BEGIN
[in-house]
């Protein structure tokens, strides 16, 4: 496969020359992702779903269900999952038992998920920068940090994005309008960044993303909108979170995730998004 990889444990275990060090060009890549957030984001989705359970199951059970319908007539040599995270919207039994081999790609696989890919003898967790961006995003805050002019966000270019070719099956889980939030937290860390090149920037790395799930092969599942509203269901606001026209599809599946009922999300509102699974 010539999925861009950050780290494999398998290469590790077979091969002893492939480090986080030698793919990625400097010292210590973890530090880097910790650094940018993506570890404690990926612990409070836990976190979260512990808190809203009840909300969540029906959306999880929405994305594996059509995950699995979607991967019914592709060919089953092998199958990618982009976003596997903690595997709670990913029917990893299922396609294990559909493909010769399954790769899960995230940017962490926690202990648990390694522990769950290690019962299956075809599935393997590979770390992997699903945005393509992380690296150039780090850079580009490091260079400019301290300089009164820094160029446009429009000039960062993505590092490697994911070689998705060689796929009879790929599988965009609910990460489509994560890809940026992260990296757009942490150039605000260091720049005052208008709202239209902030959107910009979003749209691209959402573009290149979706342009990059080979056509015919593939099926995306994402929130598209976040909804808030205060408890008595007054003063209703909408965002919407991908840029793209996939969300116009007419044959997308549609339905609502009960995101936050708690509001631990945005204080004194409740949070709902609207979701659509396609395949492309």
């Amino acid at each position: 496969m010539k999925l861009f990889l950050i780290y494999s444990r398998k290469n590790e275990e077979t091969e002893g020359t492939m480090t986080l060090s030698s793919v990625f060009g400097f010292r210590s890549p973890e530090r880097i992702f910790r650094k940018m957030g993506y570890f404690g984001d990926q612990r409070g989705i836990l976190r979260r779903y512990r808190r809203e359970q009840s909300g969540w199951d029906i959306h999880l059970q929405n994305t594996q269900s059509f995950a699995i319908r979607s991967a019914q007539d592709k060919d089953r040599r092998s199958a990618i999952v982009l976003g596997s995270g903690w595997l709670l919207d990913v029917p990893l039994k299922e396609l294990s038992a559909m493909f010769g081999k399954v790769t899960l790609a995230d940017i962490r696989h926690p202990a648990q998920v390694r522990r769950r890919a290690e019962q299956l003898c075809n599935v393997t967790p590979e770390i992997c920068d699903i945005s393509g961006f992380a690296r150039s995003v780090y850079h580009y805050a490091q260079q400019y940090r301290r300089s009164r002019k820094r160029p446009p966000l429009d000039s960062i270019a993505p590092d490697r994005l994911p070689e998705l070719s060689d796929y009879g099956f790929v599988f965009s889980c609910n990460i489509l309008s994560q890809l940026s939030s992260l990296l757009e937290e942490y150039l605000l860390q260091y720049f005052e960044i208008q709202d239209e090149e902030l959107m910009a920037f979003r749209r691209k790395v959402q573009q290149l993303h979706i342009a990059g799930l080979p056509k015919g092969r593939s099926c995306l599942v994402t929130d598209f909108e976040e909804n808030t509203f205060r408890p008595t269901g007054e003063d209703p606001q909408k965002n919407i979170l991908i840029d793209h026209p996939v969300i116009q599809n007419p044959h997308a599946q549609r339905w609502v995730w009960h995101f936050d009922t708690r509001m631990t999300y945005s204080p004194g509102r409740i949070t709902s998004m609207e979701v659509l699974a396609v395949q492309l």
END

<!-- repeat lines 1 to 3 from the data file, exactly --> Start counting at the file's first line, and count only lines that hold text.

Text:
[in-house]
């Protein structure tokens, strides 16, 4: 496969020359992702779903269900999952038992998920920068940090994005309008960044993303909108979170995730998004 990889444990275990060090060009890549957030984001989705359970199951059970319908007539040599995270919207039994081999790609696989890919003898967790961006995003805050002019966000270019070719099956889980939030937290860390090149920037790395799930092969599942509203269901606001026209599809599946009922999300509102699974 010539999925861009950050780290494999398998290469590790077979091969002893492939480090986080030698793919990625400097010292210590973890530090880097910790650094940018993506570890404690990926612990409070836990976190979260512990808190809203009840909300969540029906959306999880929405994305594996059509995950699995979607991967019914592709060919089953092998199958990618982009976003596997903690595997709670990913029917990893299922396609294990559909493909010769399954790769899960995230940017962490926690202990648990390694522990769950290690019962299956075809599935393997590979770390992997699903945005393509992380690296150039780090850079580009490091260079400019301290300089009164820094160029446009429009000039960062993505590092490697994911070689998705060689796929009879790929599988965009609910990460489509994560890809940026992260990296757009942490150039605000260091720049005052208008709202239209902030959107910009979003749209691209959402573009290149979706342009990059080979056509015919593939099926995306994402929130598209976040909804808030205060408890008595007054003063209703909408965002919407991908840029793209996939969300116009007419044959997308549609339905609502009960995101936050708690509001631990945005204080004194409740949070709902609207979701659509396609395949492309």
């Amino acid at each position: 496969m010539k999925l861009f990889l950050i780290y494999s444990r398998k290469n590790e275990e077979t091969e002893g020359t492939m480090t986080l060090s030698s793919v990625f060009g400097f010292r210590s890549p973890e530090r880097i992702f910790r650094k940018m957030g993506y570890f404690g984001d990926q612990r409070g989705i836990l976190r979260r779903y512990r808190r809203e359970q009840s909300g969540w199951d029906i959306h999880l059970q929405n994305t594996q269900s059509f995950a699995i319908r979607s991967a019914q007539d592709k060919d089953r040599r092998s199958a990618i999952v982009l976003g596997s995270g903690w595997l709670l919207d990913v029917p990893l039994k299922e396609l294990s038992a559909m493909f010769g081999k399954v790769t899960l790609a995230d940017i962490r696989h926690p202990a648990q998920v390694r522990r769950r890919a290690e019962q299956l003898c075809n599935v393997t967790p590979e770390i992997c920068d699903i945005s393509g961006f992380a690296r150039s995003v780090y850079h580009y805050a490091q260079q400019y940090r301290r300089s009164r002019k820094r160029p446009p966000l429009d000039s960062i270019a993505p590092d490697r994005l994911p070689e998705l070719s060689d796929y009879g099956f790929v599988f965009s889980c609910n990460i489509l309008s994560q890809l940026s939030s992260l990296l757009e937290e942490y150039l605000l860390q260091y720049f005052e960044i208008q709202d239209e090149e902030l959107m910009a920037f979003r749209r691209k790395v959402q573009q290149l993303h979706i342009a990059g799930l080979p056509k015919g092969r593939s099926c995306l599942v994402t929130d598209f909108e976040e909804n808030t509203f205060r408890p008595t269901g007054e003063d209703p606001q909408k965002n919407i979170l991908i840029d793209h026209p996939v969300i116009q599809n007419p044959h997308a599946q549609r339905w609502v995730w009960h995101f936050d009922t708690r509001m631990t999300y945005s204080p004194g509102r409740i949070t709902s998004m609207e979701v659509l699974a396609v395949q492309l």